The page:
I continue to get worried phone calls and e-mails from friends and family overseas wondering what it’s like to have a war going on a few hours drive from home.
Some seemed to have the impression that something must be happening where I live, after all a war couldn’t be going on near Haifa and life be going on almost as normal a few dozen miles south of there. I apologise to those whom I tersely told to get a map, I wasn’t being rude, just making the point that to date the southernmost Katyusha struck Hadera, about an hour’s drive north of Tel Aviv, and I live south of Tel Aviv. There is no telling what tomorrow may bring – ceasefire or missile – but I can of course only comment on what is going on today.
However far away one is from
You can usually tell them apart from the regular army, the long hair and extra scruffy uniforms are usually a clear give away. These men are not young boys fresh out of school doing their national service, but mostly married, late twenty, thirty and even forty somethings, with families and jobs, putting their ordinary lives on hold to defend their country.
In normal times these men do a few weeks reserve duty a year, right now they’ve been whipped away for who knows how long – sometimes the draft notice has arrived in the middle of the night, leaving little time for contingency plans at work or home.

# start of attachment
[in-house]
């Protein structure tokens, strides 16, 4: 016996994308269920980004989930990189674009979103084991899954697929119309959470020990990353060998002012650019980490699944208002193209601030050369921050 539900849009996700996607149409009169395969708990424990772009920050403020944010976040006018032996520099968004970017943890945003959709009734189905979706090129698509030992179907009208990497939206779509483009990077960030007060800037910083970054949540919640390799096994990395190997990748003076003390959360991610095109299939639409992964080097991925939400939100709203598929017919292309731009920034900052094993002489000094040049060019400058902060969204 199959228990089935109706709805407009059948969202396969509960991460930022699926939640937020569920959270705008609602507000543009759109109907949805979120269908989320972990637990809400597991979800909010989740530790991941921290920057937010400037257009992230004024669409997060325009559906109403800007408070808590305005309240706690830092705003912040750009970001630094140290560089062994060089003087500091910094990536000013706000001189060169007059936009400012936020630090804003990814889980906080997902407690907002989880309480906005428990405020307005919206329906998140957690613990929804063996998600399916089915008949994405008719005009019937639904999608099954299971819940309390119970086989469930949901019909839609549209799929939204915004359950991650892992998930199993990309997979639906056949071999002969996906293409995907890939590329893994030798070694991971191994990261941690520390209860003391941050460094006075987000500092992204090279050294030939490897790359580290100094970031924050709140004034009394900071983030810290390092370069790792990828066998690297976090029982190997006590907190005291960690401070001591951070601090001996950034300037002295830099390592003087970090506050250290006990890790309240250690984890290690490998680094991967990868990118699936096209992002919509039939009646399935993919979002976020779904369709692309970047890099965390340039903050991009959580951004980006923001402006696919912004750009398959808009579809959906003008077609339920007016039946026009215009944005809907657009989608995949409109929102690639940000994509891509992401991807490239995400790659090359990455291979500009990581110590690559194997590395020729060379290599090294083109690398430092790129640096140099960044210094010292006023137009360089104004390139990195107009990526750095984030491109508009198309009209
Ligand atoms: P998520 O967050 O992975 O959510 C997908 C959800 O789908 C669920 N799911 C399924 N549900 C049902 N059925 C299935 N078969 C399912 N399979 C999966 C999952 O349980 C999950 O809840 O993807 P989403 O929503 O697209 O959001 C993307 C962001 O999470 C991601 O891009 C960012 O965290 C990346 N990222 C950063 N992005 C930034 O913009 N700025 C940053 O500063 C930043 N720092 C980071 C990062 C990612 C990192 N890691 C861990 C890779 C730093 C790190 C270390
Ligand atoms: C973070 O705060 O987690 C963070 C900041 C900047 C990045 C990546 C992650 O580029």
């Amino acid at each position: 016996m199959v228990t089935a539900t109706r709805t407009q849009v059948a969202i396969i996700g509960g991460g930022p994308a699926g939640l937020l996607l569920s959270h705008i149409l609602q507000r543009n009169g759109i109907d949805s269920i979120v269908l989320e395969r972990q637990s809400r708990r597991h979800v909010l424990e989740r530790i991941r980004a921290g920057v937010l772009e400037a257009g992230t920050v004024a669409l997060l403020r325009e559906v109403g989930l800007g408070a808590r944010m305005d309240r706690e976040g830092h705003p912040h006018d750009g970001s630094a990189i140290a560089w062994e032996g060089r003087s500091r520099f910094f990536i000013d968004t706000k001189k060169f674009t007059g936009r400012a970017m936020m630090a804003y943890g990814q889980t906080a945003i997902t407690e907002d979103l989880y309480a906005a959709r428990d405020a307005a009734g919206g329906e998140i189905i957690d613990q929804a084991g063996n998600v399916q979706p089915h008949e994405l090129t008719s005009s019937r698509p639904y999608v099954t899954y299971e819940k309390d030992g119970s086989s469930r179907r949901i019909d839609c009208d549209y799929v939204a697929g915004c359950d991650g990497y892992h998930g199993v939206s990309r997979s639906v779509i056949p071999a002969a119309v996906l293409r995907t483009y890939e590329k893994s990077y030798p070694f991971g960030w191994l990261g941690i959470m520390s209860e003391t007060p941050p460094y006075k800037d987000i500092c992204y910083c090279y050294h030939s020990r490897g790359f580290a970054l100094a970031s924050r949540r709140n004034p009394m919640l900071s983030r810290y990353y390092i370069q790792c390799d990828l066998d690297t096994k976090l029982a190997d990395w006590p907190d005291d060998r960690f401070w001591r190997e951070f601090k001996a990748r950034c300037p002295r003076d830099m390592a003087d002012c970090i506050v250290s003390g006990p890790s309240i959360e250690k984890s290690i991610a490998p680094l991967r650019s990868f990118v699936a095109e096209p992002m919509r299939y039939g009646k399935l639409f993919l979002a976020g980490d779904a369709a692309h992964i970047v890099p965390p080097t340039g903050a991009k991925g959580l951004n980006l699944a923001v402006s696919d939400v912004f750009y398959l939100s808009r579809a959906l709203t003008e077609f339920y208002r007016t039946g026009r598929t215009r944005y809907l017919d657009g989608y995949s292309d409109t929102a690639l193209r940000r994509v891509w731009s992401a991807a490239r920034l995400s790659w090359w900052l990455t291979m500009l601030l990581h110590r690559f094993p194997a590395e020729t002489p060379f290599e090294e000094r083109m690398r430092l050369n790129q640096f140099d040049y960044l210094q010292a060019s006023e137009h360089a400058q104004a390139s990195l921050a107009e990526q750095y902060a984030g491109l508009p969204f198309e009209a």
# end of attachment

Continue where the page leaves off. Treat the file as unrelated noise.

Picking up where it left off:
The huge number of reservists currently serving up north is reflected in almost every aspect of daily life, from casual conversations with shop assistants to finding out that your doctor or plumber has been called up to empty desks at the office and mounting backlogs as other workers are left to take up the slack.
Today for example I was working on an article about native animals. Calling a local zoologist I was surprised that as he answered his cellphone I could hear the radio chatter of an army patrol in the background. I had reached him on reserve duty.
My neighbour had planned renovations this summer. A couple of days after the builders began work her husband was whisked away by the army, leaving her home alone with a bunch of kids on school vacation to look after, a house being torn apart by workmen and no idea when her husband would be back.
A few of the women I met at my daughter’s jamboree playgroup told similar stories – suddenly alone, some pregnant, others “just” with a bunch of young children, trying to hold their lives together while their husbands go off to war.
Several people from my husband’s workplace have been drafted, including some he works with on a daily basis.
One of them, a 36-year-old father of two, was among the fifteen soldiers killed during Wednesday’s fighting.
The office chartered a bus to take everyone to the funeral. The driver himself felt as though he was on reserve duty. He spent much of the week ferrying firemen around the north, part of the effort to control the forest and brush fires sparked by Hizballah rockets and mortars. The other day as he drove around the corner a Katyusha flew over and landed only metres in front of him, gouging a deep hole in the ground as it planted itself in the pavement.
This evening, after putting the baby to bed I finally caught up with the day’s news. Yet another soldier lost from my town, and a few more from villages in the surrounding area.
Maps aside, the war certainly does touch us all however physically distant we think we are from it.